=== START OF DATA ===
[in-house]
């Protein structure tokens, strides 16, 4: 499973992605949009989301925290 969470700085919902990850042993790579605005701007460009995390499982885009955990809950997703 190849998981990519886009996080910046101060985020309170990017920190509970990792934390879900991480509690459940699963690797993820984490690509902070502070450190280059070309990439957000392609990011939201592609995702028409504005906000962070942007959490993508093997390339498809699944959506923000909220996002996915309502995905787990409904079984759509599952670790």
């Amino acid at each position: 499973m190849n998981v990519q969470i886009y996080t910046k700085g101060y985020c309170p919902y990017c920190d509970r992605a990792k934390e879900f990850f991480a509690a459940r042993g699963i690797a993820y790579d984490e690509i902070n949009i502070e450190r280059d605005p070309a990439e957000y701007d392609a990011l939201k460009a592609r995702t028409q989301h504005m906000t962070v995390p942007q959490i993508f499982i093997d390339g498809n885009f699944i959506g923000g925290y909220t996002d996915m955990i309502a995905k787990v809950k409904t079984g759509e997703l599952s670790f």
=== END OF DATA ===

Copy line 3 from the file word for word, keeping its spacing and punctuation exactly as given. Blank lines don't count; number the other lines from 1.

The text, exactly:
């Amino acid at each position: 499973m190849n998981v990519q969470i886009y996080t910046k700085g101060y985020c309170p919902y990017c920190d509970r992605a990792k934390e879900f990850f991480a509690a459940r042993g699963i690797a993820y790579d984490e690509i902070n949009i502070e450190r280059d605005p070309a990439e957000y701007d392609a990011l939201k460009a592609r995702t028409q989301h504005m906000t962070v995390p942007q959490i993508f499982i093997d390339g498809n885009f699944i959506g923000g925290y909220t996002d996915m955990i309502a995905k787990v809950k409904t079984g759509e997703l599952s670790f």